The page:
I was lying on my stomach on the hearth rug in front of the fire - no central heating in those days and we didn't have a television - finishing an pencil drawing of a steamship going up the Amazon through the jungle. We had been learning about Manaus, its opera house and rubber production in geography at school. It was after supper, the curtains were drawn against the darkness. The phone rang – which was unusual. My father was away from home, allegedly in Kenya. At least that was where the weekly black and white postcards came from. So my mother got out of her chair to go into the cold of the front hall to answer the call. She came back quite pale, “It was Mrs Lachlan. President Kennedy has been shot.”
I was only nine years old but I knew this was somehow very significant. I wrote across the bottom of my drawing in capital letters “This was drawn on the day that President Kennedy was shot.”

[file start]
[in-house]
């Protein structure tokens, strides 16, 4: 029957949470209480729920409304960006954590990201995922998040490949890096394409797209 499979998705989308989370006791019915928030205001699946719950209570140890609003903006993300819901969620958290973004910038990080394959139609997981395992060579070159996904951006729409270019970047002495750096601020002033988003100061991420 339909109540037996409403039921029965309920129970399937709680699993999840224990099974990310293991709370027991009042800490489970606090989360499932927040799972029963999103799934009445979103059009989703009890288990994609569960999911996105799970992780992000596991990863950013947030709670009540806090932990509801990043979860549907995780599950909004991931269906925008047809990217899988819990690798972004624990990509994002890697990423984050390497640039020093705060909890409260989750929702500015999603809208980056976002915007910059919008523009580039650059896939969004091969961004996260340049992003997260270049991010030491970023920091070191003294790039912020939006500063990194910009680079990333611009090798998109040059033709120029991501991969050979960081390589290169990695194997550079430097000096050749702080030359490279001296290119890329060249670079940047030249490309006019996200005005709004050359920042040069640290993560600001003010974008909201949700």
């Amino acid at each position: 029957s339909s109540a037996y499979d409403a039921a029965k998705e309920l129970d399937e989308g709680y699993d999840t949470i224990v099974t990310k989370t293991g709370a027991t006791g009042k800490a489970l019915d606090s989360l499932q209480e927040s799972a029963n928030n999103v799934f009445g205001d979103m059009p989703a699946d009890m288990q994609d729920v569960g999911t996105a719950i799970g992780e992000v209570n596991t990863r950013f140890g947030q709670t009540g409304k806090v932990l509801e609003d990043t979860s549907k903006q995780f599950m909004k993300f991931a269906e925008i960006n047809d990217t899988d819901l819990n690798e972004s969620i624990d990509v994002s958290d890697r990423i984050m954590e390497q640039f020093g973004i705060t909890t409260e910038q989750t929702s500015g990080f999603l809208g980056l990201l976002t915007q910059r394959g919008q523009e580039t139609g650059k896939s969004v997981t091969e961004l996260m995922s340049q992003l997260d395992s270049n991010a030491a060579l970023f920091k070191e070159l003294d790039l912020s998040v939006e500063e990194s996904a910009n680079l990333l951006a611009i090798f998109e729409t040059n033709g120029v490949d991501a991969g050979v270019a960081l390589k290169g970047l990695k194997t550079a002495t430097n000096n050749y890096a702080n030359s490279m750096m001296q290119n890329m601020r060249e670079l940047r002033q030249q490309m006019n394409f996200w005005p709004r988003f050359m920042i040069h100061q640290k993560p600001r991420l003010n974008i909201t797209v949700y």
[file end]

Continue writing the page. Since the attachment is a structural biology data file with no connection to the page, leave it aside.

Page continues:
We had American boys in our Cheltenham school, children of US spooks seconded to GCHQ. The class had been told the previous year by our teacher Mrs Davies not to worry if the sky went black for two weeks or so. I don't remember anyone asking why, we took the teacher’s word as gospel. I now realise this was the Cuba crisis and if the sky had indeed gone black we would have been the only people not panicking. The Kennedy myth, Jack then Bobby, Camelot in Washington - it was totally naive but something to hang onto during the the corrosive and cumulative impact of the disastrous Vietnam War, Johnson and then Nixon. I saw Ted Kennedy give his concession speech at the Democrat National Convention in Madison Square Gardens in 1980. Now Camelot means something else entirely, Obama has failed totally to meet expectations, we just have a memory of a man in his 40s being gunned down in Dealey Plaza 50 years ago.